Ma’at (my-OT) is the Egyptian goddess of justice and truth. The Ma’at Youth Academy is an environmental organization committed to the rights of youth to safe, healthy, diverse and rewarding environments, and to their capacity to achieve these conditions themselves. We believe that youth are often best-positioned to do the legwork required for real change. MYA links low-income and at-risk youth of color with the educational, social and cultural opportunities that empower them to combat environmental and economic injustices. Alumni of the program have moved into jobs at other nonprofits, colleges and universities, and health and environmental professions.

The Ma’at Youth Academy, founded and directed by lifelong Richmond resident Sharon Fuller, seeks to improve all ecological relationships, including those between humanity and nature, as well as between people. MYA was founded in 1994 to use knowledge of the community’s environmental assets and problems as a means to give urban youth a sense of their potentialities, entitlements and capacities as community members.

MYA brings into the public school system a program of environmental science and experiential education that helps students identify, explain and act upon barriers to their access to clean air, water and soil; public spaces; safe and livable conditions; good health care and educational opportunity and to better jobs often tied to restorative activities. MYA uses an environmental justice definition of environment, such that parks and creeks as well as residential urban neighborhoods are tightly linked environmental sites in which to study and act. MYA’s approach to education combines classroom learning with field research, with clear results—attendance doubles in MYA-led classes.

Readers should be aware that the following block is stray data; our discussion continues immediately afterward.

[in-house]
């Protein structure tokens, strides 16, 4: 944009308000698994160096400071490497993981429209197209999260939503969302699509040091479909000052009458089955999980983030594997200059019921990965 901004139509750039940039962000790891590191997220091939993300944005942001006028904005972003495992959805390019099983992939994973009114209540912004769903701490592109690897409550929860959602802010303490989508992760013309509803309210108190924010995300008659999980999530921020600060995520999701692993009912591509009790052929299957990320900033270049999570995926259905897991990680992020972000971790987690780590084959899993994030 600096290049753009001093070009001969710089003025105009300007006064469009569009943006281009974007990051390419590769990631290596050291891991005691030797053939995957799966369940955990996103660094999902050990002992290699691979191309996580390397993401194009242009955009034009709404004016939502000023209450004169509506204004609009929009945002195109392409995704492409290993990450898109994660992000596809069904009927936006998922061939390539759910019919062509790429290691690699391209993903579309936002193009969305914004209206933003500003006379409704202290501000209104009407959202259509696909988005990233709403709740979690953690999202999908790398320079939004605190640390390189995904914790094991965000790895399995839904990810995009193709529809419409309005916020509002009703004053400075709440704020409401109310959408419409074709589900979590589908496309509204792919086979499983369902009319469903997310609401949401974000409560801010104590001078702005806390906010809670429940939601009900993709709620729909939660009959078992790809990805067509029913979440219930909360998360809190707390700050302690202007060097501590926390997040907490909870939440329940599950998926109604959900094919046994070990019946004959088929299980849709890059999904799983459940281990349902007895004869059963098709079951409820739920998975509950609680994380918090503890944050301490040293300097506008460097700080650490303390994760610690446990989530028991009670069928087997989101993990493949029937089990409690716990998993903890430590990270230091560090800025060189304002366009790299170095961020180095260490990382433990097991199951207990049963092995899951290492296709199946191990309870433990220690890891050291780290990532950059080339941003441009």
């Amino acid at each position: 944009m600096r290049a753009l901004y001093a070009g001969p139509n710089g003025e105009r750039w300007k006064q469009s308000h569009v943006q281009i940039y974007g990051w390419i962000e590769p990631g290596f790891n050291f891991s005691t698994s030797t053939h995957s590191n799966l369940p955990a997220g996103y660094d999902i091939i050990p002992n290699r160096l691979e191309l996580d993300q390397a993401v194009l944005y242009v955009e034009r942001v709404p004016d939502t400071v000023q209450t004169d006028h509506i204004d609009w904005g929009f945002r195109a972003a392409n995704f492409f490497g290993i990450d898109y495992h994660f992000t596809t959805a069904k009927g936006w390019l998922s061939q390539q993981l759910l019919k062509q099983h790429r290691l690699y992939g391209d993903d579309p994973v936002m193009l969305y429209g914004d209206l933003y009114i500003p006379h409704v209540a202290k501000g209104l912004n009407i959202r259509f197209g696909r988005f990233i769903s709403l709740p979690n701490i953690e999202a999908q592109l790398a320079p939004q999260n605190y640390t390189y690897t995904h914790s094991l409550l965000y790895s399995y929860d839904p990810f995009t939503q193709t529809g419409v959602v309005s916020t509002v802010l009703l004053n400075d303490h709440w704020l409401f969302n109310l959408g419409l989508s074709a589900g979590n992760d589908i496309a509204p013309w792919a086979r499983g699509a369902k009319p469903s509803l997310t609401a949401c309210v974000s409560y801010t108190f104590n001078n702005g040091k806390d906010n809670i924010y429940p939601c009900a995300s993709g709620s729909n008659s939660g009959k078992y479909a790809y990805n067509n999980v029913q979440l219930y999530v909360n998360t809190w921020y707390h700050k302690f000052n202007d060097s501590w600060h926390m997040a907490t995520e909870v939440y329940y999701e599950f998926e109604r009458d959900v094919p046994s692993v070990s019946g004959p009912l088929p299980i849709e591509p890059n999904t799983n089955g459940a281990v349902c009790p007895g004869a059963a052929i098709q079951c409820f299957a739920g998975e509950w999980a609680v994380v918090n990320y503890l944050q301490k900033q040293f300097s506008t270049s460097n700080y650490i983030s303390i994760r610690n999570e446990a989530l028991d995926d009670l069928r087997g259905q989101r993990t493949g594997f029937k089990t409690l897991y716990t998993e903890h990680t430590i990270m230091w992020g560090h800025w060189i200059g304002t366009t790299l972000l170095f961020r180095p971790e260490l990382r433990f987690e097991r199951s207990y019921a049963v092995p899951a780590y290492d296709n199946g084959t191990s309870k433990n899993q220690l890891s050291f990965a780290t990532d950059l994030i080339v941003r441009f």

Ma’at Youth of summer 2013:

Environmental Justice is the Fundamental right of every person (regardless of age, race, ethnicity, culture, gender, sex, ability, religious identity, or economic conditions), to live and work in an area that is free from substances which are harmful to human health. Environmental Justice is the ability to be free from direct, and/or indirect economic oppression through environmental degradation.

Achieving environmental justice requires implementing equitable and sustainable policy that results in the universal protection of the rights to natural resources and ecological interdependence for all cultures of people.

Environmental justice also requires equal access to opportunities for all peoples to lead in protecting our environments and influencing others to maintain a healthy and sustainable environment. This includes having mutual accountability of all people to do what is necessary to consistently maintain thriving and equitable local communities; to reuse resources that are available to us; to use land responsibly; and to make personal choices to produce as little waste as possible.

In closing: environmental justice is to respect and sustain mother earth, as all people are sustained by mother earth’s resources and the communities in which we are living.

 

Check out our Initiatives under our “What We Do” tab for a list of our current programs!